SIOUX FALLS, S.D. (KELO) — Early voting has begun in South Dakota and the Democratic Party is rallying to connect with voters before they head to the polls.

Executive director Berk Ehrmantraut told KELOLAND News that the party will be hosting a rally this weekend in Sioux Falls to address reproductive health in South Dakota.

“We know that there’s not going to be a ballot measure on the ballot in 2022 about abortion, but it’s still on the ballot in that Democratic candidates are going to be standing up every day in Pierre and in Washington D.C. for folks’ right to choose,” Ehrmantraut said. “And this rally is an opportunity for folks to, you know, express what they’re feeling and find ways to get engaged with these candidates and with the electoral process as we go toward a really important election in November.”

Ehrmantraut said that their party is focusing on electing candidates that support reproductive freedom in order to bring that perspective to Pierre in 2023

“You know, we’ve seen South Dakota as a state, repeatedly reject at the ballot box an abortion ban in South Dakota,” Ehrmantraut said. “But we’ve seen the legislature contravene that, you know, the Republican majority in the legislature, has now basically enacted an abortion ban in South Dakota, except for in extremely limited circumstances.”

In 2006 and 2008, voters rejected two separate abortion bans placed on the ballot. A recent poll from South Dakota News Watch found that in a poll of 500 registered voters, the majority were not in support of a full abortion ban and instead many were in favor of access to abortion medication and allowing for exceptions for rape and incest.

Ehrmantraut added that the Democrats have heard from South Dakota doctors who say the current abortion ban has made their job difficult. In August, KELOLAND News spoke with a Sioux Falls OB/GYN who said she and her colleagues were struggling with how to interpret the current trigger ban and how it impacted the care they provide.

“And so, there’s gonna be a lot of decisions the legislature has to make starting in 2023, about how we change our laws. And we know that Democrats are going to be there fighting for folks’ reproductive freedom, and the right to choose, and to make sure that, you know, everyone is able to live a happy, healthy life,” Ehrmantraut said.

And it’s not just the Democrats that are thinking ahead to what they might do with the current trigger ban. A KELOLAND survey of legislative candidates found that the majority of candidates, regardless of political party, were in favor of clarifying the abortion ban.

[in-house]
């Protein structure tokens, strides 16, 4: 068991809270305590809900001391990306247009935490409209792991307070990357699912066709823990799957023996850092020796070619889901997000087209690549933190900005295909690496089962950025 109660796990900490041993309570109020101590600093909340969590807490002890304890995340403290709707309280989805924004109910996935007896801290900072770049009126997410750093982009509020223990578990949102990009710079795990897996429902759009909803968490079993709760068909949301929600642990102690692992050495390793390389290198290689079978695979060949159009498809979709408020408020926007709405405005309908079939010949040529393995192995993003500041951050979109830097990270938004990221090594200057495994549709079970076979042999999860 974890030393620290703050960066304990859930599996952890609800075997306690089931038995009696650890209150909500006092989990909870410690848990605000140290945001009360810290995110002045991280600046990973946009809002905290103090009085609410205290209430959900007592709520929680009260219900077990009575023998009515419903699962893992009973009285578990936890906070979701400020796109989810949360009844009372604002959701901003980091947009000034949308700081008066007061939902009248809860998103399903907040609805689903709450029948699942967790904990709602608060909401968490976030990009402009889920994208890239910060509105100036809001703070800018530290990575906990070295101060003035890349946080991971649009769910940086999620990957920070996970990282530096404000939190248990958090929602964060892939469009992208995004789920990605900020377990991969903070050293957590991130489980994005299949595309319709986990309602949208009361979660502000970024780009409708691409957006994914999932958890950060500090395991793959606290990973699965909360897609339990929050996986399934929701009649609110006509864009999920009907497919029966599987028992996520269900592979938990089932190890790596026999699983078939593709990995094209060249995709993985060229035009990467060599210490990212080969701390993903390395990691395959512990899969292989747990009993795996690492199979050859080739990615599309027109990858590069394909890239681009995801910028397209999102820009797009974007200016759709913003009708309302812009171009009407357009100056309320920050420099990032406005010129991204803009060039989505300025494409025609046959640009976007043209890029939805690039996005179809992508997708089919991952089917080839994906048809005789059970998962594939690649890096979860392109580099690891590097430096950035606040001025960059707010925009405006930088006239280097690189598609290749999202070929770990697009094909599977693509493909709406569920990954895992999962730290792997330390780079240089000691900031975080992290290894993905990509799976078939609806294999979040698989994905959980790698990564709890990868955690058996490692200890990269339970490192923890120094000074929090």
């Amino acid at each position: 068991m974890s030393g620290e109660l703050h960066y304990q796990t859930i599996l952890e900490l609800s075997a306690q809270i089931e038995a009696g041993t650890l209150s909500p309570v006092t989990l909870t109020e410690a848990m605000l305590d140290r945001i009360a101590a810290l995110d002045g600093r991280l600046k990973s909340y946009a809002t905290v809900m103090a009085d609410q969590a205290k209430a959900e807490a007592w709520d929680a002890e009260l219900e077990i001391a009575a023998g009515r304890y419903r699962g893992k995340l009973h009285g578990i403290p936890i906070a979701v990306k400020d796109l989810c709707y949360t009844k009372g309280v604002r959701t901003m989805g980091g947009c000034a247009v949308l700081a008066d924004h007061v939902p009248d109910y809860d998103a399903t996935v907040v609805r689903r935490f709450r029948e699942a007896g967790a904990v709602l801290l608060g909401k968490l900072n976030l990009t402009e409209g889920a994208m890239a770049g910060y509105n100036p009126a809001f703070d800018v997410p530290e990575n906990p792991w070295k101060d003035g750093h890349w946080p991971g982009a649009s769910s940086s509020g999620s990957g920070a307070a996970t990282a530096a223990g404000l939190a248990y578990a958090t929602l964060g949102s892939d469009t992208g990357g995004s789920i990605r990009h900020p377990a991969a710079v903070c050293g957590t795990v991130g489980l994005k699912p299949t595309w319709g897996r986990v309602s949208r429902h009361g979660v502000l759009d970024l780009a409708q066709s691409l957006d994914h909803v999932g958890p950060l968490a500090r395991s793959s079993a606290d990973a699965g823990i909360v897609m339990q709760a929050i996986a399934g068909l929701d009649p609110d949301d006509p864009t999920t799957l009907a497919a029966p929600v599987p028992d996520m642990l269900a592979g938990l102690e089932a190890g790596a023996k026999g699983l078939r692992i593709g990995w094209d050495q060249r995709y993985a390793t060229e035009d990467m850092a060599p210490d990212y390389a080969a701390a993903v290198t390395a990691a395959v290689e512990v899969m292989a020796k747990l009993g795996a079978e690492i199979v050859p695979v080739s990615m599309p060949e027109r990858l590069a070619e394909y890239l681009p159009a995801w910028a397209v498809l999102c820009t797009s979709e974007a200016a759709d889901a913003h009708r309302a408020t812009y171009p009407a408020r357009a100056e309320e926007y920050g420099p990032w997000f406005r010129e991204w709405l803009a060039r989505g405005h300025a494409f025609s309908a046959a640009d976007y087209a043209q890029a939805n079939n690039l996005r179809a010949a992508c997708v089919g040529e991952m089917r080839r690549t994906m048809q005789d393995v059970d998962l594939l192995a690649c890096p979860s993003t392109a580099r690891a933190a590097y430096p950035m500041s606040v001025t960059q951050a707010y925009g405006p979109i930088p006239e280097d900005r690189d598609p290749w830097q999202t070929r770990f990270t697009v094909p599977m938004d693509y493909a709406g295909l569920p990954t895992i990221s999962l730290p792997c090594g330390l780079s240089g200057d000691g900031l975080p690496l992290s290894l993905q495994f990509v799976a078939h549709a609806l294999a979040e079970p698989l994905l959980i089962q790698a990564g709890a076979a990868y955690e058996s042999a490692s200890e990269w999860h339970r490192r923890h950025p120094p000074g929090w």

Representative Taylor Rehfeldt, who is seeking reelection in District 14, has described herself as “pro-life” during past legislative sessions. In her answer to the poll, the Republican candidate said that the law needs to be clarified.

“I personally have had high-risk pregnancies,” Rehfeldt wrote. “As a healthcare provider, I also understand the fear and anxiety that comes with having chronic medical issues. I want to ensure women like myself can receive the healthcare they need during pregnancy. What counts as preserving a woman’s life? Does the woman have to be immediately dying with a heart attack, hemorrhage, or stroke? Can a woman with cancer receive chemotherapy/radiation? These are just a few examples and there are countless scenarios to address. The exemption language should support medical providers and enable them to utilize their best medical judgement.”

Rehfeldt was among 32 candidates who wanted to clarify the trigger law. Some, like Rehfeldt, wanted to add clarification to what the “life of the mother” meant for physicians, others wanted to add exceptions for rape and incest, while some wanted to repeal the law entirely.

But nine of the candidates who replied to our survey did not want any changes to the law, with two candidates wanting to clarify the law to further restrict access.

Ehrmantraut said that Democratic candidates in South Dakota have been hearing from voters that the current abortion ban is not in line with where the people of South Dakota stand on this issue.

“And so, yeah, there’s a lot of work to be done in the legislative session, to make sure that, you know, really common sense and obvious changes, like exceptions for incest and rape, are made in our law. You know, that’s a clear starting point. But we also need to go beyond that because there’s so many situations where we need to make sure that people have access to reproductive health care,” Ehrmantraut said.

Beyond 2022, Dakotans for Health is hoping to place the question of abortion access in voters’ hands and Republicans are already mobilizing against the ballot measure. Representative Jon Hansen (R-Dell Rapids) has formed the Life Defense Fund to formally oppose the measure.

Hansen has stated in a Right to Life newsletter that those opposed to abortion, “…must stand next to their petition circulators, explain to the public how radical this amendment is, and encourage our fellow citizens not to sign the petition.”

The Democrats are focused solely on 2022 right now and getting their candidates elected to Pierre. After, Ehrmantraut said they’ll start looking ahead to 2024 and the potential abortion measure that could be on the ballot.

“Because there are so many important things that need to be voted on the ballot and candidates that we need to make sure to get elected to advocate for abortion access through to 2024. Because 2024 is too late for changes to be made,” Ehrmantraut said.

This weekend’s abortion rally will be held at Fawick Park at 2 p.m. in Sioux Falls. Ehrmantraut said that in addition to hearing directly from candidates, there will also be voter registration tables and opportunities for action for those interested.